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Reasons For Our Hope

Many Prophets, One Message. The Place of Jesus in the Qur’an

 

For the Qur’an Jesus is a messenger and a reminder. What does this mean? In this second episode of Reasons for Our Hope we take a deeper look at the Islamic understanding of history, the laws governing it and how Jesus fits within this larger picture

 

In his autobiographical work “Deliverance from Error” the great Muslim scholar al-Ghazali writes:

 

I saw that the children of Christians always grew up embracing Christianity, the children of Jews always grew up adhering to Judaism, and the children of Muslims always grew up following the religion of Islam.

 

It is true that people are affected by their environment. They tend to see things according to the way they were brought up. Ghazali suggests that religious people usually don’t make the effort to see things from the others’ point of view.

 

We agree, but we suggest that with that effort, usually motivated by the encounter with believers of other religions, it is possible for Christians to see the internal coherence of Islam, and for Muslims to see the internal coherence of Christianity.

 

Islam and Christianity are parallel universes of meaning, each governed by its own laws.

 

Christians who would like to understand Islam should begin by appreciating the importance of prophets to the Qur’an. One of the favourite words of the Qur’an for divine revelation, or scripture, is “reminder”.

 

Surah, or Chapter 15, has God say:

 

We reveal the Reminder, and lo! We verily are its Guardian.

 

Humans, according to the Qur’an, made a primordial covenant to worship God. Yet humans tend to sin, to forget, and to be ungrateful. This is why God, in his mercy and care for humanity, sends prophets: they come to remind humans of their obligation to worship God, and to submit to Him.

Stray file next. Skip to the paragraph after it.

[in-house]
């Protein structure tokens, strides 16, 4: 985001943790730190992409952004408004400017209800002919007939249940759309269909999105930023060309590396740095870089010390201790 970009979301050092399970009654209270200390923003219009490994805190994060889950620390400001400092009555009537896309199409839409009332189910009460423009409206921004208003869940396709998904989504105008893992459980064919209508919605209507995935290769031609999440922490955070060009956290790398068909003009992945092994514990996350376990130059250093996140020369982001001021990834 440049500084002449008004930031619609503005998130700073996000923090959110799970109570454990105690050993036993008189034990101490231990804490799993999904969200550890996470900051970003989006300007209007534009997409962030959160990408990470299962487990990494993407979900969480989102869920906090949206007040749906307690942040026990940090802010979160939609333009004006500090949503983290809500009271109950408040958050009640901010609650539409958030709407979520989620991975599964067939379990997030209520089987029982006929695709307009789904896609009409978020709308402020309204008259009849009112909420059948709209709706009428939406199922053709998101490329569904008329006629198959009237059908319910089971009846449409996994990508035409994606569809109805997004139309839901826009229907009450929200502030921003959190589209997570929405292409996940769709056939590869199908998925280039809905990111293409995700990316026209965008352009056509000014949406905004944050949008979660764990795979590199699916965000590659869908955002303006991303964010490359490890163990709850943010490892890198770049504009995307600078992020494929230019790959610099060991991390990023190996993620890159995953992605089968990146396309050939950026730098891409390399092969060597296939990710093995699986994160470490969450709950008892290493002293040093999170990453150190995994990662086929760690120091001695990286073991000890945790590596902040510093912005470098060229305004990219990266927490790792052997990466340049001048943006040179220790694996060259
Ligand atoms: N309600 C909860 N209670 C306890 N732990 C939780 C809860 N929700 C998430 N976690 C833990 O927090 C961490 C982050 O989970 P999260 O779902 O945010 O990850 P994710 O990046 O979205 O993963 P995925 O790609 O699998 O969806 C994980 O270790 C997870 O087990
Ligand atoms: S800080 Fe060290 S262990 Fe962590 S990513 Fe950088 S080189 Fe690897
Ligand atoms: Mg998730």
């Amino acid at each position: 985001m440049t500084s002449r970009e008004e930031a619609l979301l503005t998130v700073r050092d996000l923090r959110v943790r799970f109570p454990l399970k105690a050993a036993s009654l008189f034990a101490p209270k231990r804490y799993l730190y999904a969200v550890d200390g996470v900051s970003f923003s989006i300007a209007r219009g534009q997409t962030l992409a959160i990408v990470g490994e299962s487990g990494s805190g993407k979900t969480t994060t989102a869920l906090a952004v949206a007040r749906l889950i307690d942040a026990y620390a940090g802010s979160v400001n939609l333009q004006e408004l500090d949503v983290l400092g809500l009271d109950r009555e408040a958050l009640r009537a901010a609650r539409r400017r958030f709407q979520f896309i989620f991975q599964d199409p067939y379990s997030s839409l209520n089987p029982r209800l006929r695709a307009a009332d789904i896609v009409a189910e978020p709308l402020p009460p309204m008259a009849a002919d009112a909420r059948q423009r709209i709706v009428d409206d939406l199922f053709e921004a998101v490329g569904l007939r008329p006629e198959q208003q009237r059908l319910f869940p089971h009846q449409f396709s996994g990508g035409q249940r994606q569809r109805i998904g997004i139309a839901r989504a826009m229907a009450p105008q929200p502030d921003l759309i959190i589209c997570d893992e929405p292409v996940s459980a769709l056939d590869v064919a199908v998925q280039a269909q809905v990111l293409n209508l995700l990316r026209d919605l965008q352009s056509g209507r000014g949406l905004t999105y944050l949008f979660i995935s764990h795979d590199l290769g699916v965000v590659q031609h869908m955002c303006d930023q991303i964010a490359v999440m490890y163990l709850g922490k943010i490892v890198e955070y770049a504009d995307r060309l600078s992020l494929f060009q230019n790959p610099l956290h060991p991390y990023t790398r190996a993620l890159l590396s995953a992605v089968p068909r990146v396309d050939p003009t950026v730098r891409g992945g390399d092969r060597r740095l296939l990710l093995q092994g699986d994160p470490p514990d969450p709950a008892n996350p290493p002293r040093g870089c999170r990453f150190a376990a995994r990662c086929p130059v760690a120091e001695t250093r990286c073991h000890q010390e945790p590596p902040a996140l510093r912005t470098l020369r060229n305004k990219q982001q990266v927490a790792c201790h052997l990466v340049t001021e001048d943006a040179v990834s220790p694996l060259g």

Like Moses before him, and Muhammad, after him, Jesus in the Qur’an comes to bring a scripture which reminds humans to be submissive to God, or, in Arabic, muslims.

 

Although the prophets are many, their message is substantially one: to worship God alone in His transcendence.

 

They, Jesus included, remind their people of this same fundamental truth. There is no progress in the basic religious message.

 

Theologically, what is taught at the dawn of creation is repeated in Abraham and again in Muhammad.

 

Historically, what Muhammad preaches, is believed to be identical with Abraham’s religion and both are considered to mirror the most fundamental structure of human beings.

 

Because of this view, the Christian doctrine of Jesus as Emmanuel, which means “God-with-us” in Hebrew, is inconceivable for the Qur’an. It would contradict the very identity, the very mission, of a prophet.

 

Yet if one journeys into another universe of meaning into the world of the Bible, a different picture emerges.

 

In the beginning God creates man and woman in His own image. Humans are the crowning achievement of the gracious act of creation. The great gift God gives to humans is freedom, and when humans use that freedom to turn away from God, He does not give up.

 

He continues to care for humanity and even alludes to their salvation.

 

The Bible is the story of God’s search for humanity and the ultimate step in this search is Emmanuel: God-with-us.

 

In the next video we will see how this story unfolds.

 

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